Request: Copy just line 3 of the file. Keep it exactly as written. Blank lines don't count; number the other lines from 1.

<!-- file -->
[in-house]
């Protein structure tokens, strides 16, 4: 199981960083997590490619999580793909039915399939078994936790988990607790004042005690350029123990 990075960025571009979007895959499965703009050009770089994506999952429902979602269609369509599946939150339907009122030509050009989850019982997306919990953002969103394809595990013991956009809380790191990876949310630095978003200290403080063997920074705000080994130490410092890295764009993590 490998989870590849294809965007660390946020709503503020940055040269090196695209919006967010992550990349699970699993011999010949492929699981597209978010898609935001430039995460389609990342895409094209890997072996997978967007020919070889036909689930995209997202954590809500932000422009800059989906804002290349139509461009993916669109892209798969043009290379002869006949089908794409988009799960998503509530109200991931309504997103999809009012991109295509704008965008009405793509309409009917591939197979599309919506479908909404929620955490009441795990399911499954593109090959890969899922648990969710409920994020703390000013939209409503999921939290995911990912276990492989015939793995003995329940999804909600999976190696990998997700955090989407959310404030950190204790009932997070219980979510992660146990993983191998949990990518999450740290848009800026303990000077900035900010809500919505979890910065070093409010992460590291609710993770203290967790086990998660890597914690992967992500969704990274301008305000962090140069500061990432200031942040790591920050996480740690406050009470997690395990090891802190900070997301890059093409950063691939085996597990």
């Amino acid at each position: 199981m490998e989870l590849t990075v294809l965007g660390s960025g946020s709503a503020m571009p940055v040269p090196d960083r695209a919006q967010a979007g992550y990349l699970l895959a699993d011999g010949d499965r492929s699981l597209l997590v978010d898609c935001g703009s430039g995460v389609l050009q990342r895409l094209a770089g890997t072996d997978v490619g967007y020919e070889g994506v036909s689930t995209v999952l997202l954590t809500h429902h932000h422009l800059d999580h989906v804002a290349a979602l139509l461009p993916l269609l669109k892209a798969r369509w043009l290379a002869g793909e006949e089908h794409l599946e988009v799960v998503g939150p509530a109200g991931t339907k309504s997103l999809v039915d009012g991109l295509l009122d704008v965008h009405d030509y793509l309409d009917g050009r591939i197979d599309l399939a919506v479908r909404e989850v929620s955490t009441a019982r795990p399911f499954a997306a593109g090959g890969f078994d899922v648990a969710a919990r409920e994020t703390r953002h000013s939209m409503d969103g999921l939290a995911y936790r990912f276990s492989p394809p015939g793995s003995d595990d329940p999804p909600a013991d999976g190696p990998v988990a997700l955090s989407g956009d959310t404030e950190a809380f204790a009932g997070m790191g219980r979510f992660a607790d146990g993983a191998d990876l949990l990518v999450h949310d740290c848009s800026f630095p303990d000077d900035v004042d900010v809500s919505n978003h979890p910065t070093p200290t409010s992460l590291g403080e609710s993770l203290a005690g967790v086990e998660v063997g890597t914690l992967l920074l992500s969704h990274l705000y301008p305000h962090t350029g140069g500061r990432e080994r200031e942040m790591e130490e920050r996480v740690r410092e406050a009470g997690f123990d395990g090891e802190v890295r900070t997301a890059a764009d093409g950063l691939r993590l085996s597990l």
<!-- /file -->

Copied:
């Amino acid at each position: 199981m490998e989870l590849t990075v294809l965007g660390s960025g946020s709503a503020m571009p940055v040269p090196d960083r695209a919006q967010a979007g992550y990349l699970l895959a699993d011999g010949d499965r492929s699981l597209l997590v978010d898609c935001g703009s430039g995460v389609l050009q990342r895409l094209a770089g890997t072996d997978v490619g967007y020919e070889g994506v036909s689930t995209v999952l997202l954590t809500h429902h932000h422009l800059d999580h989906v804002a290349a979602l139509l461009p993916l269609l669109k892209a798969r369509w043009l290379a002869g793909e006949e089908h794409l599946e988009v799960v998503g939150p509530a109200g991931t339907k309504s997103l999809v039915d009012g991109l295509l009122d704008v965008h009405d030509y793509l309409d009917g050009r591939i197979d599309l399939a919506v479908r909404e989850v929620s955490t009441a019982r795990p399911f499954a997306a593109g090959g890969f078994d899922v648990a969710a919990r409920e994020t703390r953002h000013s939209m409503d969103g999921l939290a995911y936790r990912f276990s492989p394809p015939g793995s003995d595990d329940p999804p909600a013991d999976g190696p990998v988990a997700l955090s989407g956009d959310t404030e950190a809380f204790a009932g997070m790191g219980r979510f992660a607790d146990g993983a191998d990876l949990l990518v999450h949310d740290c848009s800026f630095p303990d000077d900035v004042d900010v809500s919505n978003h979890p910065t070093p200290t409010s992460l590291g403080e609710s993770l203290a005690g967790v086990e998660v063997g890597t914690l992967l920074l992500s969704h990274l705000y301008p305000h962090t350029g140069g500061r990432e080994r200031e942040m790591e130490e920050r996480v740690r410092e406050a009470g997690f123990d395990g090891e802190v890295r900070t997301a890059a764009d093409g950063l691939r993590l085996s597990l």